This weekend, more than 100,000 people took to the streets of Berlin to protest the far right. It was an attendance figure that surprised even organizers, who expected about 40,000.

The march was called to support an “open and free society,” organizers said. “A dramatic political shift is taking place: racism and discrimination are becoming socially acceptable. What yesterday was considered unthinkable and unutterable has today become a reality,” they said in their manifesto. “Humanity and human rights, religious freedom, and the rule of law are being openly attacked.”

That message seemed to resonate with thousands of Germans, who worry about the rise of groups such as Alternative for Germany. The party won seats in the German Parliament for the first time last year, in large part by villainizing migrants. The organization’s popularity has continued to grow; a February poll found that it is supported by about 16 percent of Germans.

Alternative for Germany’s political success coincides with an increase in racism and racist incidents. A September poll found that about two-thirds of Germans now think racism is a big problem in their country.

That concern is being stoked by incidents such as the one in the city of Chemnitz a few weeks ago. There, a 35-year-old German man was stabbed, allegedly by a migrant. In the days that followed, right-wing activists and neo-Nazis pointed to what happened as evidence of a refugee policy run amok. They descended on the town, chasing civilians who appeared foreign, flashing Nazi salutes and harassing journalists.

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In response, politicians called on the “silent majority” of Germans who oppose that behavior to come forward. They did, at a concert in Chemnitz that drew about 65,000. Friedrich Burschel, an expert in neo-Nazism at the Rosa Luxemburg Foundation in Berlin, told the Atlantic that he saw a shift. Chemnitz awakened, he said, a sense of “just how strong a hold right-wing extremism has taken on their country, how easily the far right can be mobilized, and how the shame associated with it is beginning to vanish.”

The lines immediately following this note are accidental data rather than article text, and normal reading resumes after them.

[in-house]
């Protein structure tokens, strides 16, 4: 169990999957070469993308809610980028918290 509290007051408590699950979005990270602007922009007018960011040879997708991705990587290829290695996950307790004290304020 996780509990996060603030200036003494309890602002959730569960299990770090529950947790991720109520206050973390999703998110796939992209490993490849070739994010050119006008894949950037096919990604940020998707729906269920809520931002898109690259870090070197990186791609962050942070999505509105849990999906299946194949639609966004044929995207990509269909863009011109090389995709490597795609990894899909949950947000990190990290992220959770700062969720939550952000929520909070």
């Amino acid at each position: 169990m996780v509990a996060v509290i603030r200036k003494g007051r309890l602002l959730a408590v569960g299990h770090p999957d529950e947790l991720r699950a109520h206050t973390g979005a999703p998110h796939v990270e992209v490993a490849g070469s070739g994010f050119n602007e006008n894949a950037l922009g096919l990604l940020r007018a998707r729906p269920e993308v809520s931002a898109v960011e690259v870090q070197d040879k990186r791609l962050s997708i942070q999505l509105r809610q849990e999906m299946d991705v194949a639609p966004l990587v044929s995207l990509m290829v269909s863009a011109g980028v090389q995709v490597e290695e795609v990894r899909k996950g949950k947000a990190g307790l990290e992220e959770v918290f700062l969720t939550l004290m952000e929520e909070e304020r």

Since then, there has been an effort to build some kind of sustained movement to try to stem the tide of the far right. As the Atlantic put it: The Berlin march is “the first significant test of whether that opposition can be sustained."

“I believe that there still is a majority of what could be called constitutional patriots who are now deeply concerned by what is happening on the right,” Burschel said. But people must keeping come out, he warned. “Otherwise we lose again.”

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On that count, perhaps Sunday’s election in Bavaria offers some hope.

Bavaria, in the country’s south, bore the brunt of the 2015 refugee crisis, when upward of 1 million asylum seekers crossed into Germany. At the height of the crisis, thousands poured in through the province each day.

That’s the kind of reality that Alternative for Germany has successfully mined in the past, campaigning on the idea that Germany was no longer for Germans. And this time, too, the majority party — the Christian Socialist Union, Bavarian sister to German Chancellor Angela Merkel’s Christian Democratic Union, which has held power in Bavaria for all but three of the past 70 years — was soundly defeated.

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However, it was the pro-immigrant green party that garnered the second-most votes Sunday, about 18.5 percent. The party more than doubled its support from the last election. It’s a reminder, Yasmeen Serhan of the Atlantic wrote, that “divisive immigration politics need not always lead to far-right gains.”

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Of course, it’s worth noting that Alternative for Germany is forecast to garner about 10 percent of the vote. It’s enough to give the group seats in Parliament for the first time.

Correction: An earlier version of this story misstated the number of attendees rally organizers expected at last weekend’s Berlin event.

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